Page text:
VOX POP ON TOBASKI PRAYERS ON DIFFERENT DAYS

By Rohey Jadama

As Muslims in the Gambia have observed the Eid ul Adha or ‘Tobaski’ prayers on two different days, namely Saturday and Sunday, amid reports that some could not pray on the day they had wished for due to state interference, this reporter was out and about to sound the opinion of the public on the issue.

Although the state did not make any announcement, as was done in the ‘Koriteh’ feast in late July, threatening to prosecute those who do their prayers on Sunday (5 October), many in the countryside are reported to have prayed on this day while some, especially those in the Greater Banjul Area, did not pray at all but had their rams slaughtered in observance of the feast. The Supreme Islamic Council with the support of the state wants uniformity in terms of observing the pray days such as “Koriteh” and “Tobaski” but which others regard as interference and an imposition against their beliefs.

Speaking to one Fatou Jarju, a woman in her late fifties, she contended that since time immemorial in The Gambia the Muslim feasts have not been observed on the same day everywhere. She said Muslims in the Gambia have mostly been praying a day after Mecca. She therefore questioned why it is being imposed now for everyone to pray on the same day with Mecca. She said people should be allowed freedom of worship as long as they are not contradicting the law.

Abdourahman Jallow, a middle aged man, said the State should not interfere in religion. He said it is now that there is a Council which attempts to impose on people to pray on the same day with Mecca, but added that this has never happened. “Is the Supreme Islamic Council under Mecca? Why shouldn’t they organize people in the Gambia to be sighting the moon rather than relying on the outside? They should be independent and do exactly as the religion states and that the moon has to be sighted at the first sighting first before one prays,” said Jallow.

“The Supreme Islamic Council is supposed to be an independent body that guides people through persuasion and not imposition. I do not understand why the state is insisting that all the Muslims in the country should pray on the same day. The state should not interfere in religion as it has other more pressing economic and social issues to intervene in than telling people when to pray and when not to,” said Sainabou Jallow, a housewife residing in Serekunda.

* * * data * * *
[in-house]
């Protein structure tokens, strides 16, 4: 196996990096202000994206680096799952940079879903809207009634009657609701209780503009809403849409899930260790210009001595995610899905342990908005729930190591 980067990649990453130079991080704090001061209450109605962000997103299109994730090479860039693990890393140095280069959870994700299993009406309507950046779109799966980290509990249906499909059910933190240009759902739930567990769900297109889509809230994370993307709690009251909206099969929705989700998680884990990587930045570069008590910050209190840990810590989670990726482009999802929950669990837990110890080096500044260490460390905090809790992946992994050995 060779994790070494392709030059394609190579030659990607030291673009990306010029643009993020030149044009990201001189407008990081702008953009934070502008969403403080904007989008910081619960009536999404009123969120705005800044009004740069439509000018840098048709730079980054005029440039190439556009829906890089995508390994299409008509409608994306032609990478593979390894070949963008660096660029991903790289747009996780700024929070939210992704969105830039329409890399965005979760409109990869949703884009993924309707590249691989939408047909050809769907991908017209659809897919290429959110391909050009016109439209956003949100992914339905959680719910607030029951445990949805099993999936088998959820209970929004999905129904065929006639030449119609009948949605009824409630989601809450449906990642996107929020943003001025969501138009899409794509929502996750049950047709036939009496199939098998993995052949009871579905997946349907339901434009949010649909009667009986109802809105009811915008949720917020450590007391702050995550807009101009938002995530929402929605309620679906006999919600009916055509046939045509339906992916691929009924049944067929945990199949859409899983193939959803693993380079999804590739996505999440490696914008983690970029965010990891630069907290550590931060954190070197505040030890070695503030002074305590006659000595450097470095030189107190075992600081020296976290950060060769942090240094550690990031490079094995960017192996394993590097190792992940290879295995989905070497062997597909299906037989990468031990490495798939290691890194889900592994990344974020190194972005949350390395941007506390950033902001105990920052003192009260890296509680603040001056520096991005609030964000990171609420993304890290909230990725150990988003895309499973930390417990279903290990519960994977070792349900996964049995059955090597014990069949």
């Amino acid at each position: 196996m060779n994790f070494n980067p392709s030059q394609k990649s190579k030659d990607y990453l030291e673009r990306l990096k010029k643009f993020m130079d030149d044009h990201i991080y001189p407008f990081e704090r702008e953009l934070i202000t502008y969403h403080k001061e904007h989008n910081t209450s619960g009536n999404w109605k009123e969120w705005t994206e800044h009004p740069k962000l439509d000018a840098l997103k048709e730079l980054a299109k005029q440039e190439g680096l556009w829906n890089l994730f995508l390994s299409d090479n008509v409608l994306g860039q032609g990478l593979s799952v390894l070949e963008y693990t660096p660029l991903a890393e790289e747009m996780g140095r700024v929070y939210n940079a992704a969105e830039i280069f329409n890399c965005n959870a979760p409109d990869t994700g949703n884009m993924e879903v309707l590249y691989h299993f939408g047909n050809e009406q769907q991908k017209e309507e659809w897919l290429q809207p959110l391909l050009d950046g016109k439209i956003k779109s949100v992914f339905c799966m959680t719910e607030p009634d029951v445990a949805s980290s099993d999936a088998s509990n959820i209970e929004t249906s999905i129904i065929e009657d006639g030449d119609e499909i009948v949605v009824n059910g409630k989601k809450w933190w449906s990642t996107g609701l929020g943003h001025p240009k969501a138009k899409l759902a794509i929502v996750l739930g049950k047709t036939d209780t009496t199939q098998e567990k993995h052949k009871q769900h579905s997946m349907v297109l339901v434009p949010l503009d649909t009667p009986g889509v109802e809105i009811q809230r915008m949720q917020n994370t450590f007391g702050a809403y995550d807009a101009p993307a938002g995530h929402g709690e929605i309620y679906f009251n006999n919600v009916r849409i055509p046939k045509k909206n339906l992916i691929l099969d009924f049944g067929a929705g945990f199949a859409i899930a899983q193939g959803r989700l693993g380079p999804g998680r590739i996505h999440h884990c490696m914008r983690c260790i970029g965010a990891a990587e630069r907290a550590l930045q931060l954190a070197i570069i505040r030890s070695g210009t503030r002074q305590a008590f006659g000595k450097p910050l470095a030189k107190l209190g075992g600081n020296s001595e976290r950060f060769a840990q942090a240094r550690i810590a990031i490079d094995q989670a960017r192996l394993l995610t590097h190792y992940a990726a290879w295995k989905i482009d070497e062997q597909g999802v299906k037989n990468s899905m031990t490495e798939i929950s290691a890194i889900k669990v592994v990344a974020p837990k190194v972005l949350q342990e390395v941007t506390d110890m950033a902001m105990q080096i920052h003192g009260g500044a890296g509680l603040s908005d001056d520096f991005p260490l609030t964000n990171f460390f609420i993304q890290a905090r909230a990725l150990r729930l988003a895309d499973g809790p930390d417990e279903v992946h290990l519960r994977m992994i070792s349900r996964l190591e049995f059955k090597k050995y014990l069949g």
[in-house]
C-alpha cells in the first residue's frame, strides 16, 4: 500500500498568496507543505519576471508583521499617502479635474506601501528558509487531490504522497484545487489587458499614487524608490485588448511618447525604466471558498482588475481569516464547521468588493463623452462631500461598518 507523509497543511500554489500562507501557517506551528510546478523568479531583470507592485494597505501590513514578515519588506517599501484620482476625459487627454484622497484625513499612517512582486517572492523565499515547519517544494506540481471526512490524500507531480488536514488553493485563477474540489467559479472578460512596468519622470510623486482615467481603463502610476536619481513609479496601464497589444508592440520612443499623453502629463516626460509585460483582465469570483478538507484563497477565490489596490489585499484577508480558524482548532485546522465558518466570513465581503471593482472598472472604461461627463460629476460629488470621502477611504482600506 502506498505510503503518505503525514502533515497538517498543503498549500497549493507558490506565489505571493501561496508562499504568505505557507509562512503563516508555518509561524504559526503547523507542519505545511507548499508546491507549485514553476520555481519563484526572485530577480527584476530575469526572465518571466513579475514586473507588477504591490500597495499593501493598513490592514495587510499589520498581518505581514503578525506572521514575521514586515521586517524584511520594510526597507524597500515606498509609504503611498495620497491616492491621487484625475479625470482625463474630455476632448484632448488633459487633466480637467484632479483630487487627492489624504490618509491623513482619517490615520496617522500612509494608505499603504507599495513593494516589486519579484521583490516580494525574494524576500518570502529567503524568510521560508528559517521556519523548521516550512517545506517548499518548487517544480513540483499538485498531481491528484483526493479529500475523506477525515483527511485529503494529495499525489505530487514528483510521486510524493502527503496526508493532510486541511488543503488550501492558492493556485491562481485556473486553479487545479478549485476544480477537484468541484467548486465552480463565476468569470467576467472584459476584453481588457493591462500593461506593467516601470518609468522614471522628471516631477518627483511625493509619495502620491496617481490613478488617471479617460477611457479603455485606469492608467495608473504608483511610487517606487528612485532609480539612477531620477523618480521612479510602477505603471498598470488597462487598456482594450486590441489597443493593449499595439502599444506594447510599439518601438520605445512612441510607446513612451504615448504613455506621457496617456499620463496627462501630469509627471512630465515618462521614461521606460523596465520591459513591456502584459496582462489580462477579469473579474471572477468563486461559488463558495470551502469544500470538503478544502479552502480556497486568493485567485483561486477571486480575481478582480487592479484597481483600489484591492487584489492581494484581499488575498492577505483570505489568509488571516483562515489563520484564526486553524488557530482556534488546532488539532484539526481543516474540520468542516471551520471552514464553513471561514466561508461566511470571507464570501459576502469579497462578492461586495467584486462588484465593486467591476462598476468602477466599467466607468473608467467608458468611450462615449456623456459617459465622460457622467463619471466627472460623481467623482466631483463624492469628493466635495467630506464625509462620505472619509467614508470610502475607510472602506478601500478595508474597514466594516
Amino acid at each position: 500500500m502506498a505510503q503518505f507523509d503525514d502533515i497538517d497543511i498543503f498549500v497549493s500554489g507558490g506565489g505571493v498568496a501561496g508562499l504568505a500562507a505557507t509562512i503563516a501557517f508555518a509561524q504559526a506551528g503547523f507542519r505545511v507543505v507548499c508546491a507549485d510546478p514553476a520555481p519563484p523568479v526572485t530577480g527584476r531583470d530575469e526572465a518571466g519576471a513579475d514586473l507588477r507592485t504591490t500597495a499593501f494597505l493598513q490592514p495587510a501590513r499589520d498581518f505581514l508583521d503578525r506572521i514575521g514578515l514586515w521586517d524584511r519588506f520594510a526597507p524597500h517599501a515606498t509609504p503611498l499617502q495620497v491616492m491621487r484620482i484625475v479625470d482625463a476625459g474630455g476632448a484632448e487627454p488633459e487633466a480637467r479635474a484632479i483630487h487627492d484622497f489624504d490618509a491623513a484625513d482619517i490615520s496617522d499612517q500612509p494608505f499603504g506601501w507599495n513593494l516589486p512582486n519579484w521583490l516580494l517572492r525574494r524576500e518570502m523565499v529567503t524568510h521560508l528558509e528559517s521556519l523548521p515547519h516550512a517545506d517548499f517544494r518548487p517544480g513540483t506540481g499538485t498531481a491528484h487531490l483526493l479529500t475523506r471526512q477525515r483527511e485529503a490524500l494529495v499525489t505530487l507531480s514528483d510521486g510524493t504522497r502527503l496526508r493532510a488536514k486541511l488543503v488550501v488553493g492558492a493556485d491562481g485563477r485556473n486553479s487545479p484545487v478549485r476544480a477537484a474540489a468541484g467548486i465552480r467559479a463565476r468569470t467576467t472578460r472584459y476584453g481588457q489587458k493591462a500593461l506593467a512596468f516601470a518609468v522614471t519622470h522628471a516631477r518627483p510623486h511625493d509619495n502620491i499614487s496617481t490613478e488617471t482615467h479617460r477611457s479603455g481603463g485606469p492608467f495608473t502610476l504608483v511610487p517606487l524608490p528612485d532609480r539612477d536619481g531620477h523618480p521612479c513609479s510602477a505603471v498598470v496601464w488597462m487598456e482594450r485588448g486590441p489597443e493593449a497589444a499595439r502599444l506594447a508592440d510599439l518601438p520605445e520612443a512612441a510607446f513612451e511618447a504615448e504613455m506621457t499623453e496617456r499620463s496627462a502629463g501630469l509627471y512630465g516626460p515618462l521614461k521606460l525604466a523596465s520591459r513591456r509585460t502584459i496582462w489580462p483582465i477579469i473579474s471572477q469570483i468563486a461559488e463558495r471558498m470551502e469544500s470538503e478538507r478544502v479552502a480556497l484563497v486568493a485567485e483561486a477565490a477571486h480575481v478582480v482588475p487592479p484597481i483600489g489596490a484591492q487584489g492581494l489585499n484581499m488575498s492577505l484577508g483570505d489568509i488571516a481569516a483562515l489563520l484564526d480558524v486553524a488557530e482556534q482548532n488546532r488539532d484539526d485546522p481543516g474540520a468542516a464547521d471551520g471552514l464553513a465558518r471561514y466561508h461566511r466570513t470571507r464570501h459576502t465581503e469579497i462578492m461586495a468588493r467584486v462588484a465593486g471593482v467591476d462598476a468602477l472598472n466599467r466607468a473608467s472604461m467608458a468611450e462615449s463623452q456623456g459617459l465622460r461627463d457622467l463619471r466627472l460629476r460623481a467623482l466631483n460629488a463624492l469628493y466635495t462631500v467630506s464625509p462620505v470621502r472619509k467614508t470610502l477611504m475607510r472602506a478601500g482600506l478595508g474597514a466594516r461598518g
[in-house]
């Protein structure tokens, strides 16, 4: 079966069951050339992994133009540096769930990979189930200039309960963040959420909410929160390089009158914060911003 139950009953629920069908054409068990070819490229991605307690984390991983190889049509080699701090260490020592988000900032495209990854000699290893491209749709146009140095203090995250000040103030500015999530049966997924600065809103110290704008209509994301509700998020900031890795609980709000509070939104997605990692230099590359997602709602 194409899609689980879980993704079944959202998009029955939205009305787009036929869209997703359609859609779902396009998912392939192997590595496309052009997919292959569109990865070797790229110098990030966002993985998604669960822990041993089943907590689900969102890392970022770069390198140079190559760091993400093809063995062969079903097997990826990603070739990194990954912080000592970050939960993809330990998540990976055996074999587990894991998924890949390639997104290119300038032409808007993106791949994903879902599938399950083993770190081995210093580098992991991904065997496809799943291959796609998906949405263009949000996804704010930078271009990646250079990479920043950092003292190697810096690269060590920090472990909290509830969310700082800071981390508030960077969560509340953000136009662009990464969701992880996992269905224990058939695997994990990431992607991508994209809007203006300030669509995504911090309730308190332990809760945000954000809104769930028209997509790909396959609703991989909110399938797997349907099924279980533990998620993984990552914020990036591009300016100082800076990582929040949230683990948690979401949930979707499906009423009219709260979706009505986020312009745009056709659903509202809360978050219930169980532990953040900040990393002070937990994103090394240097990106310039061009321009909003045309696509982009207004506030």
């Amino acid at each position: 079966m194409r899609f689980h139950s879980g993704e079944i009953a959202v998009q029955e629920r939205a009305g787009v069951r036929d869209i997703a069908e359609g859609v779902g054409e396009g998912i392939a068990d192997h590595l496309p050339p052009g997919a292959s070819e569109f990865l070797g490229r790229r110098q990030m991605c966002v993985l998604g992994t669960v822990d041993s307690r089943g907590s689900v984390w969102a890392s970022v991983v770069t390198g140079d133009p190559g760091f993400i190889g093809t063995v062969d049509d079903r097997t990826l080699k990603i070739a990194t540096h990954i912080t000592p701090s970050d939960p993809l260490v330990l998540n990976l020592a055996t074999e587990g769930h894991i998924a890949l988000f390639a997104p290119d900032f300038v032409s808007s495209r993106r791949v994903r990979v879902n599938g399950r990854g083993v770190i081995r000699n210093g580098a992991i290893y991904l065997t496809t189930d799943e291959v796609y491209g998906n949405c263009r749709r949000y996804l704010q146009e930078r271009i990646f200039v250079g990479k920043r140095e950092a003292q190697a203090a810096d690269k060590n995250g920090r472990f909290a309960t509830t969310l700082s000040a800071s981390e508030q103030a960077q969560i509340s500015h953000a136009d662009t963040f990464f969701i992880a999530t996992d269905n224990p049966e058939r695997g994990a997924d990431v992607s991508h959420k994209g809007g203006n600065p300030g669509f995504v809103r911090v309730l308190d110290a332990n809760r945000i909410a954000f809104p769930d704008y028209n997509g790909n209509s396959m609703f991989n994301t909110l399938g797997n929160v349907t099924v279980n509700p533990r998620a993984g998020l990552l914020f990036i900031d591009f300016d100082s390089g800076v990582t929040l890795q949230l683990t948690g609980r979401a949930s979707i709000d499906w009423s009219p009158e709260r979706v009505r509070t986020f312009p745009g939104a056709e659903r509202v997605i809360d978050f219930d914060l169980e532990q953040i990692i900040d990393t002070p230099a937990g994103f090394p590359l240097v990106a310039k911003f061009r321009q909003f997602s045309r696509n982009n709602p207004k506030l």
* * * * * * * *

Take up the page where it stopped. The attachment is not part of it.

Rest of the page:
She called on the State to stop interfering in religious beliefs of people if these are not posing a threat to others in society.

She said that Muslims should pray based on seeing the moon, not the State or supreme Islamic council fixing a specific date ,Islam is not a religion of force and even the prophet never forced people so why should the council force the people when they are following the prophet’s path.

Binta Cham, a 25 year-old lady, said Muslims in the Gambia should be praying on the same day with Mecca since there is only a 3 hours difference between the two countries.

AOmar Joof, a sixty year-old man, said if the Supreme Islamic Council announces that Muslims in the country should all pray on a particular date, people should abide by it and leave them to be accountable for any sin that might have been committed in doing so. “The Council is there to guide Muslims to the true path but not mislead them,” remarked Joof.

Editor’s Note: It is a noble idea to promote the commemoration of any religious ceremony on the same day by all members of a particular religion. This, however, must not be an imposition from the state. It must be arrived at through discussion and persuasion by members of the religion themselves.